For most of us, summer is already underway. Sunshine. Water. Campfires. Late Nights. Outdoor adventure.
But how do we keep an atmosphere of learning in our homes when life is in summer mode? Here are my three favorite tried-and-true summer activities for any family!
Summer Book Club
Engage your kids by hosting a book club for neighbors and friends. Book clubs are an effective motivator for kids who don’t enjoy reading independently. Reading in preparation for an authentic group discussion, snacks, and an activity or craft brings the book to life. These experiences are also more meaningful than checking off a book list.
Book club books help kids tackle books they might not read otherwise. Sometimes it can spark an interest in more books from the same author or books that are similar in genre or subject matter. There’s something about reading a book together that makes it more fun!
Choose books based on genre and your age group. Some of our favorites include:
- Adventure stories- swashbuckling tales and classic adventure stories
- Classic literature- sometimes people see classics as intimidating, but I love how easy it is to identify with the characters. Time doesn’t really change people.
- Nature tales- wonderful for kids who like the outdoors
- Fantasy- these are our most favorite: epic tales of other worlds.
- Favorite authors- if you can decide on an author to read together, try reading more than one book by the same person. You could choose the sci-fi literature of Jules Verne, for example.
We have been doing Adventure Box Learning in our home since our teenagers were very small. Adventure Boxes are a complete study of one topic with a variety of books, crafts, and activities included that allow a child to pursue an area of interest on their own.
The first step is to decide on a theme for your child’s adventure box. You might already know the perfect topic for your kids. Or you might choose to conference with them to understand what they’d like to learn more about.
Some ideas for Adventure Box subjects include:
- Wildflowers and flower pressing
- Insect collecting
- Navigation and sailing
- Periodic Table of the Elements
- Games of all kinds
- Computer programming
- Adventure stories and real world adventures
The sky is the limit. What are your kids interested in?
Once you select a subject, gather up activities and experiences that relate to the theme that your kids will love. Try fiction and nonfiction books, blank journals, stickers, art supplies, relevant tools and gadgets like binoculars, magnifying glasses, field guides, etc. Contain your supplies in an accessible basket, file box, tray, or crate.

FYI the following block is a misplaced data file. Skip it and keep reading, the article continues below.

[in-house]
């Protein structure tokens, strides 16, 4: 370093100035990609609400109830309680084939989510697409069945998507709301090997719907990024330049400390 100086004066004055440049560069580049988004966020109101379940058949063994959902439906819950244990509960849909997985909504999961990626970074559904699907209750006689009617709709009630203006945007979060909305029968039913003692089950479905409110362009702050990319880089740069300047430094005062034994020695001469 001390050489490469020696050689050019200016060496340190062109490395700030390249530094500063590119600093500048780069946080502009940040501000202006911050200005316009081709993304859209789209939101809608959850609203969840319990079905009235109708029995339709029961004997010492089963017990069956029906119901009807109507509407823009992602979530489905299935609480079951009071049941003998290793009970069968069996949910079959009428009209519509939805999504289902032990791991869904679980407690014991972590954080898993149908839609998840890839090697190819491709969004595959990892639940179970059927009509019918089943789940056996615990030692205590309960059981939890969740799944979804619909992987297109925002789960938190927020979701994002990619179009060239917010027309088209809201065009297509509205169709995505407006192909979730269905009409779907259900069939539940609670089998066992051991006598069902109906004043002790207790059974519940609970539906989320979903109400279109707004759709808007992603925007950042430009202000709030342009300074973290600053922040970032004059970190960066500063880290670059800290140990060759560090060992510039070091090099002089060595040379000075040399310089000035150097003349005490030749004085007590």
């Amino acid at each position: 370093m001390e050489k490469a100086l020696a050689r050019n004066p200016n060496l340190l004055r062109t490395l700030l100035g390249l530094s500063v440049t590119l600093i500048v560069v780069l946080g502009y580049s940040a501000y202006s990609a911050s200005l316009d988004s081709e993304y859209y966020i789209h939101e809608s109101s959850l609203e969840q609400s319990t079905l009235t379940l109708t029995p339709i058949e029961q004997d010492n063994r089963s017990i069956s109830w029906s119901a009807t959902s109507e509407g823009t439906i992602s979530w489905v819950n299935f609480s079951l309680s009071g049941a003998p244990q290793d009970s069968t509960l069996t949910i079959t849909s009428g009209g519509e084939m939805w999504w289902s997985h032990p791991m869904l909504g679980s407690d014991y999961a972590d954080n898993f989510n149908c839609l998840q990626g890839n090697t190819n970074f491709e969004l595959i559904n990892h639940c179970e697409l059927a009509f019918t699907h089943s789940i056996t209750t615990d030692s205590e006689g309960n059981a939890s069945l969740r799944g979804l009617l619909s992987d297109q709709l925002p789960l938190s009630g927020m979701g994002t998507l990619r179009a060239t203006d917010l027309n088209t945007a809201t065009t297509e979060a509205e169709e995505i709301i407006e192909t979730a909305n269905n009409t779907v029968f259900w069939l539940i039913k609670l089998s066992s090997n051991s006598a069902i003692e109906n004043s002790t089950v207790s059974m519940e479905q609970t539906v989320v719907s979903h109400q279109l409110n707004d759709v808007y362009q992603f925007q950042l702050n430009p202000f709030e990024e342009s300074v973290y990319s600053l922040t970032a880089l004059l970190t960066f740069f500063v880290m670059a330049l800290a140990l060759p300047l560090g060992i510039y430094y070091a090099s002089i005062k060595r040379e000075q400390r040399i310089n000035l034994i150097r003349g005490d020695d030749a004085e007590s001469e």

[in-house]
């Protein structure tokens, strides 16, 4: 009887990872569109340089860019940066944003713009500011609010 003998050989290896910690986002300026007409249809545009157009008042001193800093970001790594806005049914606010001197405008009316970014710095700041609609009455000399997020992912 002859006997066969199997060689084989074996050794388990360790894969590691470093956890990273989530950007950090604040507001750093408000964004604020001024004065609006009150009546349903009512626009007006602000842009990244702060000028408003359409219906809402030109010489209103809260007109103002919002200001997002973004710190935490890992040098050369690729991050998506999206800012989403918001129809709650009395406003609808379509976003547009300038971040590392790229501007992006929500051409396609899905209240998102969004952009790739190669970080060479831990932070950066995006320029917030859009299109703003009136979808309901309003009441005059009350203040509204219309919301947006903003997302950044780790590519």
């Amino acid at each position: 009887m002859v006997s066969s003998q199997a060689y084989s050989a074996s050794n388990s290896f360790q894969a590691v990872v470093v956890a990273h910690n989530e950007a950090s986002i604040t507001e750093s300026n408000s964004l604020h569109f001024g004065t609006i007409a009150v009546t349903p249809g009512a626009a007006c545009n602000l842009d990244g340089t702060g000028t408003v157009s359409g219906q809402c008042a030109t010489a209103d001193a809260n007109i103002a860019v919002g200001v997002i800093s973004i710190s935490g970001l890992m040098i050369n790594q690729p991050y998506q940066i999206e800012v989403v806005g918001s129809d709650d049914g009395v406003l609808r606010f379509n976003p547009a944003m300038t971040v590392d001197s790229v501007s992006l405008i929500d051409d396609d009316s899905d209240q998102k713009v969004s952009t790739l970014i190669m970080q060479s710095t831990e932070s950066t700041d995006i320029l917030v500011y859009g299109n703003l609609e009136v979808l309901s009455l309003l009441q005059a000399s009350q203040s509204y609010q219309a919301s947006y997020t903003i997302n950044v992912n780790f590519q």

Adventure Boxes allow students to dive into a subject on their own and run in a direction they’d like for as long as they’d like. It’s also a fun way to connect with your kids throughout the summer as you check in on what activity they’re working on. And, as an added bonus, these boxes are the best way to beat lazy day boredom. They will help you cut back on the last-minute scramble to find entertaining learning experiences for your kids over the summer. After you’ve prepared the box, you won’t have to operate on the fly as you work them into your weekly routine. That gives everyone a break!
I have discovered one of the best kept secrets of helping kids with their writing: writing for an audience. It’s a pleasing thing to write something that you know others will enjoy. You can help your kids experience writing for an audience by hosting a writer’s workshop.
Writer’s workshop doesn’t need to be heavy writing all the time. Simply invite kids of all ages to come and play with words. Older and younger kids can participate together. You can try:
- Word puzzles
- Letter and word games- commercial games or handmade games that you can play in groups
- Storytelling games
- Writing challenges- long or short
- Picture captions- with a pile of magazine pictures or internet images
- Writing short stories or longer ones
Devote some of the meeting time to write together and some to share what you’ve written. Oftentimes I find that once the writers have been meeting together for a while, they are eager not only to share their writing with others in the group, but they also will begin writing more on their own away from the group, so they have something to share during the next workshop. It’s satisfying to watch writers improve and it’s even more satisfying to see writers asking for the next installment of a peer’s writing! If you aren’t sure where to begin with a writer’s workshop, you can join our free online workshop and participate with your family or a group of friends.
Will you use any of these activities this summer? What has worked well for your kids during past summers? We’d love to hear any other ideas you might have to keeping an environment of learning in your home this season.